• Friday: Skip the Straw

Zero Waste Bins at Middlebrook

Prizes include a kitchen composter, reusable water bottle, reusable sandwich bags, a reusable grocery bag, and a set of stainless steel straws. Families will be brought into the Middlebrook activities through conversations and collections of materials from home. Last year Middlebrook diverted over five tons of food waste and six tons of recycling out of the main garbage stream. This week’s challenges aim to continue the great work around reducing waste as well as to continue to empower students to share sustainable behaviors with family at home to make an even greater, positive impact on our planet.

At Wilton High School, short, educational messages will be sent to students through the “Morning Warrior” and the text service, ‘Remind.’ Davies shared they will be focusing in on compost, driving home that compost is unwrapped food scraps only. “Food scraps today, future garden compost tomorrow. We are reinforcing that diverting waste from landfill is the right thing to do,” Davies emphasized.

WHS principal Dr. Bob O’Donnell near one of the zero waste stations in the school’s cafeteria. (photo: Amy Korn/Twitter)

Setting the Sustainability Standard

Wilton’s Zero Waste initiative is gaining momentum and the program has been lauded for its commitment to education and environmental stewardship as a recipient of grant prize money from Recycle CT and the New England Grassroots Environmental Fund and as a 2018 Live Green Climate Champion for innovative leadership.

The town continues to lead the way by expanding the program’s reach. Just last week, approximately 50 representatives from 12 Connecticut towns–Wilton, Weston, Westport, Greenwich, Stamford, Ridgefield, Darien, New Canaan, Norwalk, Fairfield, Newtown, and Brookfield–and Mamaroneck, NY, came together in Wilton’s Middlebrook School cafeteria for the first Zero Waste Schools Coalition meeting.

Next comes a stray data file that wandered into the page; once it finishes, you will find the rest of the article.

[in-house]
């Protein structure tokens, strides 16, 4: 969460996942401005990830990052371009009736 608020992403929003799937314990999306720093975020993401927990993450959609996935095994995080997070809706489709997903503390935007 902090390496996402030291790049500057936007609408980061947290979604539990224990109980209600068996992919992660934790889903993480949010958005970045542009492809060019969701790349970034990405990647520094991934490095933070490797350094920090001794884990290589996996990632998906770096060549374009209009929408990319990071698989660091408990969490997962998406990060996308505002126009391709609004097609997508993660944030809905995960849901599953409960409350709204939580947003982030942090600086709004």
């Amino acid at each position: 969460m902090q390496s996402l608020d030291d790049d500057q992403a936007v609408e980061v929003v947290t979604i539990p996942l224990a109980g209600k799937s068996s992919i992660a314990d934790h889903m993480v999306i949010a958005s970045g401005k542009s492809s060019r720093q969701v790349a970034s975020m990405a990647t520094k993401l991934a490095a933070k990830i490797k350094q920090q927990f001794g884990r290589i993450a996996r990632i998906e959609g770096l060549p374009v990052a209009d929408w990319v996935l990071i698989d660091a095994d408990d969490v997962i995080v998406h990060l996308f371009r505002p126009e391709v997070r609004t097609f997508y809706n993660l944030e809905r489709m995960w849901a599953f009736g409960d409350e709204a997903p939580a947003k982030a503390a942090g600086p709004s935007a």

The Zero Waste Schools Coalition was formed to create a platform for schools in Connecticut and beyond to connect, learn and share ways to introduce or enhance programming to reduce waste in our schools. Coalition participants will receive a follow-up email sharing contacts, presentations and resources to continue “ZW” discussions in their communities, and to encourage further outreach.

The next Zero Waste Schools Coalition meeting will coincide with the second annual Zero Waste Faire at the Wilton High School Field House on Saturday, March 23, 2019. Anyone (i.e., administrators, teachers, custodians, food service employees, parents, community members and students) interested in reducing waste in their schools (pre-K through college) can join the Zero Waste Schools Coalition by registering online.

For more information on the Wilton Zero Waste Schools program, visit the website. For more specific ways on how to contribute to overall environmental sustainability at home or in the community during Zero Waste Week and beyond, a handy “how to help” document has been put together by program leaders.